The United Kingdom recently proposed regulations to make writing and commissioning fake reviews illegal. The Federal Trade Commission (FTC) has published new guidelines warning businesses against using “misleading” review displays and collecting comments from those likely to appreciate the products. They also assert that companies must consider both positive and negative comments equally. Officials from the agency are also working with the Competition and Markets Authority in the UK to look into online reviews on sites such as Amazon and Google. While fake reviews have gotten a lot of attention, experts say businesses are deforming customer views differently. These include showing positive feedback to their advantage, selecting demanding comments, and hiding negative reviews.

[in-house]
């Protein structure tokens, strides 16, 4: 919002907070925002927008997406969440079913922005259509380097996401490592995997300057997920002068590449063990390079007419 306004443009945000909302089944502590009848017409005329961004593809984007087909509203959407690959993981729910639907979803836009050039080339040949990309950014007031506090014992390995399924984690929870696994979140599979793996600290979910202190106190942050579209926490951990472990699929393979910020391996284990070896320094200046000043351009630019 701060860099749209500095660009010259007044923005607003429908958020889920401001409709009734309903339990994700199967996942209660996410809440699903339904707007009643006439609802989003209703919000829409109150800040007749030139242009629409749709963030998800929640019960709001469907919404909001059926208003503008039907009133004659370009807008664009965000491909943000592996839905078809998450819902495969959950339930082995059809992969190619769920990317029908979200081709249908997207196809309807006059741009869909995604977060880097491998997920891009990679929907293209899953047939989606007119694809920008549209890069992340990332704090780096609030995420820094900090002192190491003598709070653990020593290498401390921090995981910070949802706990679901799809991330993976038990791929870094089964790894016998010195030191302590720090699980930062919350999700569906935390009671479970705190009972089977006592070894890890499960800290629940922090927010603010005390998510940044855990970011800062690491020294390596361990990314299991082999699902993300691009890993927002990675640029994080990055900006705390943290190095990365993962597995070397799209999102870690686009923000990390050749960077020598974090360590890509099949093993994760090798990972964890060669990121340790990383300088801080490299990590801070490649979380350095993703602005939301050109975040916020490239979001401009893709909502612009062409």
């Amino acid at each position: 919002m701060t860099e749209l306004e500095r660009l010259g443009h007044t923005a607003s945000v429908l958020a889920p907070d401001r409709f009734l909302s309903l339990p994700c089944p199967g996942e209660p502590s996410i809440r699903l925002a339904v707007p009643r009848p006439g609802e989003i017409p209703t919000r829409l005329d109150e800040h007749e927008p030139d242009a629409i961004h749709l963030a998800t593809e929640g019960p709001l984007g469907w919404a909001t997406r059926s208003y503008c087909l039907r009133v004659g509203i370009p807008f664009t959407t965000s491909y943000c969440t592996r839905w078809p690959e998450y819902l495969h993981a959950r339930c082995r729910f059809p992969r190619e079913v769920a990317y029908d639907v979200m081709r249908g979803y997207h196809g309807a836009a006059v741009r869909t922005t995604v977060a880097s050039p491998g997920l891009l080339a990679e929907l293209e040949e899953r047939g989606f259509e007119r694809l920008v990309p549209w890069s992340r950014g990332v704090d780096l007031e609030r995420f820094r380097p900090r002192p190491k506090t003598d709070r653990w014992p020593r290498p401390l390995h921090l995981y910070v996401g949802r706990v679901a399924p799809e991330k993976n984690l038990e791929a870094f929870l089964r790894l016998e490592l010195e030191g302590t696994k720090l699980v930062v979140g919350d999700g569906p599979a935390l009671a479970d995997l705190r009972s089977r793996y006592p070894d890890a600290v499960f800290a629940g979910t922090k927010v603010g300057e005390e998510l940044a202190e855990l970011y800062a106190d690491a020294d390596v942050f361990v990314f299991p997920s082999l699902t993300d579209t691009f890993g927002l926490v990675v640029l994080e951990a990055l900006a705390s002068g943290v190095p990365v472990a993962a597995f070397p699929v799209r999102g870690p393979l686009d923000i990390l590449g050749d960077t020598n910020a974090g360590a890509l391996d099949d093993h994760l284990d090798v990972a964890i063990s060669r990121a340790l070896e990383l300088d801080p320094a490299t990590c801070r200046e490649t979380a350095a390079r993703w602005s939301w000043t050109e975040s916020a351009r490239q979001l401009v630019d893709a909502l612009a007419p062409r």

“Many companies start with an honest agenda, which is to remove fake negative reviews… but when they do it, it becomes a slippery slope,” says Prof. Bin Gu of Boston University’s Questrom School of Business. “It’s very hard to know when to stop.” However, the damage has already been done to some consumers. According to research, approximately 90 percent of shoppers use product reviews while making purchasing decisions. “We live in a time with a real lack of trust,” says customer Nathaniel Fuentes. “Before, it used to be something that was really easy to say, ‘Hey – it’s a high review. I can go buy it.’ Now it’s kind of muddied.”